Bloggers take down health ministry official

Oleg SimakovSource:

Oleg SimakovSource:

On Oct. 13, the Russian Health Ministry confirmed the resignation of Oleg Simakov, the director of its IT Department, who was in charge of the scandalous projects to develop medical websites for the ministry. “Yes, he resigned at his own request,” said Sofia Malyavina, assistant to the health minister, speaking to RIA Novosti on Wednesday.

The public outcry was provoked by a government tender to design a social network for health workers, which was supposed to remove communication barriers in the medical sector across Russia. The website was also intended to contain reference materials for professional use (data on diagnoses, diseases and medication), and a news feed with reviews of new drugs and medical equipment. The concept also included a communication feature for patients, enabling online consultations with specialists.

What raised suspicion was the conditions of the tender that were published on the government procurement website. The potential contractor was required to complete the work at a cost of $1.8 million in only 16 days. During these 16 days, the potential contractor was supposed to develop an appropriate software framework, test it and provide introductory user training for the medical staff.

Oleg Simakov explained the time frame by saying that the relevant order from the minister had been signed only 10 days prior to the tender and that the IT department had to report on the project’s completion as early as mid-December. He also noted that the ministry had been considering the social network project for about two years. Simakov expressed doubts that anyone could deliver the work within such a short timeframe “because it would be a very tough challenge for any contractor," he said to Cnews.

The flaming sword of the blogosphere

The first to cry foul about the conditions of the tender was a blogger, evgeniy1001. “Our Health Ministry is getting up to speed with web technology. They finally got the hang of it. Why not, if money comes from the government and there’s no need to earn it the hard way? Their spending skills, though, are outstanding - just let them lay hands on public funds, and the more the better. I blogged before about how they have been ‘successfully’ promoting ‘healthy lifestyles.’ Now they decided to set up a new social network for health workers and patients,” evgeniy1001 wrote in his Livejournal blog on Oct. 7. He pointed out that the Ministry of Economic Development, which had also launched a project to create a social network, called "Choice. Quality. Opportunity,” set the minimum bid price at $83,000, or 22 times lower than the amount allocated for the medical network.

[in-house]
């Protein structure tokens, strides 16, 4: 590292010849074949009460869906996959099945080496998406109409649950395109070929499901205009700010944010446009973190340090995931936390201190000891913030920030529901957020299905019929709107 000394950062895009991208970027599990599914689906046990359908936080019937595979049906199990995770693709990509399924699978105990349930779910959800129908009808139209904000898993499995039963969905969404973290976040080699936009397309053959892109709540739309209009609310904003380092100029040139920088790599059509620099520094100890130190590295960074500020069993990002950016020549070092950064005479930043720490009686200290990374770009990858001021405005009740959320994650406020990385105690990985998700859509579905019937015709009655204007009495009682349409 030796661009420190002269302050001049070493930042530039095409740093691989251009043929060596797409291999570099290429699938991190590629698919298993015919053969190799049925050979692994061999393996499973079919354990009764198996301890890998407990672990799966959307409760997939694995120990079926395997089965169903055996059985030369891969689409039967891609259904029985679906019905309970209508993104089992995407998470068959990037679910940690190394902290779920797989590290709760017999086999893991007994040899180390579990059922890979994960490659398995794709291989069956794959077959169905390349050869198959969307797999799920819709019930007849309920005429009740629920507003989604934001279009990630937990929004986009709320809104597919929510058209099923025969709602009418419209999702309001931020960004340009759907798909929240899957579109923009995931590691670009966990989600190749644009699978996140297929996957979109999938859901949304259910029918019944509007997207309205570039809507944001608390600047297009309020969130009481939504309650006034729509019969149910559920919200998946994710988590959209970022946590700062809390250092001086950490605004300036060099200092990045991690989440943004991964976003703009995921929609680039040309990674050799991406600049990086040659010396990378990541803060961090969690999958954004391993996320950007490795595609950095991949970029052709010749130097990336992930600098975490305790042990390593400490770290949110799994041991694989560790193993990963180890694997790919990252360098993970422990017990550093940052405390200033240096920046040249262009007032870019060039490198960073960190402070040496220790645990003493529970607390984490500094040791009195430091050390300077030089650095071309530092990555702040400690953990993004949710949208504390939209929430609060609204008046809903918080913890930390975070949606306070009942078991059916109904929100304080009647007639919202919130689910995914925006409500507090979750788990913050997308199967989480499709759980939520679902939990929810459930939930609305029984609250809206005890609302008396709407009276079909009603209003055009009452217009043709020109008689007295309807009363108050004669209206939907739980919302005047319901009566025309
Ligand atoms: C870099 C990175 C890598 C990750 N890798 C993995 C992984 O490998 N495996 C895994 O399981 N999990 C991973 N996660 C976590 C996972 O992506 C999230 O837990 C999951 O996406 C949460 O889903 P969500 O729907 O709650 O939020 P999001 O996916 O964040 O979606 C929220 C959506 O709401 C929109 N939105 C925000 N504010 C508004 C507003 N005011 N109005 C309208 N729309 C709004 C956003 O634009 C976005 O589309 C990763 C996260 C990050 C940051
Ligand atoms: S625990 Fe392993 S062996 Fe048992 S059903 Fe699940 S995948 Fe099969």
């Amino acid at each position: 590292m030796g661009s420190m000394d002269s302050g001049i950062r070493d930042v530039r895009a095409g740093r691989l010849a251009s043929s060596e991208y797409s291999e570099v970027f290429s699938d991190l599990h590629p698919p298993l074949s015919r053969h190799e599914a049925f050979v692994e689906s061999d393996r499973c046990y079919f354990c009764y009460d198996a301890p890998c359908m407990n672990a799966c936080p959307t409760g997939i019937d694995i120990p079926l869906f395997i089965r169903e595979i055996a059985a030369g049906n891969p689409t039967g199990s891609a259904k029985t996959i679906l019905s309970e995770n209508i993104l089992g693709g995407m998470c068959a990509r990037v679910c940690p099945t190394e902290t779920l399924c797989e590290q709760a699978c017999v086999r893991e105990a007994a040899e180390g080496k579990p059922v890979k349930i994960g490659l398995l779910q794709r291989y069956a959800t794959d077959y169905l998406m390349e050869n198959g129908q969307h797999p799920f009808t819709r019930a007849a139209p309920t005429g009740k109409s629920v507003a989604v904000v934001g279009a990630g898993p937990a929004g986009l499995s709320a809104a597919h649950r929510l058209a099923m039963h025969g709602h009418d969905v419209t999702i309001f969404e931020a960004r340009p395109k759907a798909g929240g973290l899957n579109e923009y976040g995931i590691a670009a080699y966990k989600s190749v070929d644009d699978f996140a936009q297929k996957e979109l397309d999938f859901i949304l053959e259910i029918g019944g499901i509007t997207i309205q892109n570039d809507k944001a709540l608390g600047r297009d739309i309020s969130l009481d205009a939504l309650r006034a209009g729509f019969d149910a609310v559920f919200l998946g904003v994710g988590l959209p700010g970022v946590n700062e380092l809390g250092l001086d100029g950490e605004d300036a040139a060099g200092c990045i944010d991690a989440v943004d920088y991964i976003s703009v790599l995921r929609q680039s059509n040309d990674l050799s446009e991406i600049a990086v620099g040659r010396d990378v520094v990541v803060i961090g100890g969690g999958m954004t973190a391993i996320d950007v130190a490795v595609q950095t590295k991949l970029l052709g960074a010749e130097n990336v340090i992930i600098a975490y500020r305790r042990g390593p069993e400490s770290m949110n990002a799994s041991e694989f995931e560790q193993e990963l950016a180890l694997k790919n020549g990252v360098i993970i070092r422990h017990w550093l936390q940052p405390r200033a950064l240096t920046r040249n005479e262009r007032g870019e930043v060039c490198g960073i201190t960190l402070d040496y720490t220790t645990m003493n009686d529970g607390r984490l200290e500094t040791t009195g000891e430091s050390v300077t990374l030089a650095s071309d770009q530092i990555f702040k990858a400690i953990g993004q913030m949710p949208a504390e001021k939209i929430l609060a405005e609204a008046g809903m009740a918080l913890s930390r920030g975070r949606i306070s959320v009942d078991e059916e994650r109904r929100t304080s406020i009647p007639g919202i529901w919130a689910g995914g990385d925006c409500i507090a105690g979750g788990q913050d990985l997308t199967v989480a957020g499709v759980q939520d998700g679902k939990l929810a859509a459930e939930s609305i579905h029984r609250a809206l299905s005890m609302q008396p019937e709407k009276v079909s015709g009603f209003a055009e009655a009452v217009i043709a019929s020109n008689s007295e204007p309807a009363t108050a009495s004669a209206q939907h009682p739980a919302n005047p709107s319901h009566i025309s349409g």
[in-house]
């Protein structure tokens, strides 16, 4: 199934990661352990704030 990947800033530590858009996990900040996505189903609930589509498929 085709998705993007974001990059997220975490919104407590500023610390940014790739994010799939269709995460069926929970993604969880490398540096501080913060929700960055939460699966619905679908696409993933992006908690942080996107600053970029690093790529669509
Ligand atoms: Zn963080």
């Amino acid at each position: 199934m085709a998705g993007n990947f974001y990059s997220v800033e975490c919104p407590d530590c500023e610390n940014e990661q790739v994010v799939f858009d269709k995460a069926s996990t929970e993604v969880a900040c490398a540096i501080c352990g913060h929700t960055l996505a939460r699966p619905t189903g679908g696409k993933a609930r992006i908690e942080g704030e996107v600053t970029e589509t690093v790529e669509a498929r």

This post sparked an immediate and furious debate in the media and in other blogs. Alexey Navalny, a public figure and a popular Livejournal blogger, led a massive protest involving 1,500 users who flooded the Federal Antimonopoly Service with requests to scrutinize the questionable bidding process. The bloggers wrote that the tender was very likely rigged to suit a specific developer with a ready-made product, who was involved in a criminal collusion with the Health Ministry officials.

Tatiana Menkova, an analyst at Finam investment company, had a different view. According to Menkova, there is a wide range of pre-designed modules for social networks that can be used to assemble a new project even in two weeks, so the short timing does not necessarily mean there was a pre-determined winner. As for the $1.8 million, Menkova believes there was nothing wrong with the amount if the tender involved further maintenance of the system. She feels that the hardest part of the project would be providing professional content for the site.

Regardless of the differing opinions, the angry voice of the bloggers was heard and, on Oct. 12, the Ministry canceled the controversial tender. The officially cited reason was "due to a distorted media response”. For good measure, the ministry canceled two other no less impressive tenders—for developing a diagnosis decision-making support system for $700,000 within 16 days and the creation of a digital medical library for $1.2 million with a 14-day lead-time. The Health Ministry did not provide any explanations with regards to these cancelations.

This is an abridged version of an article published at

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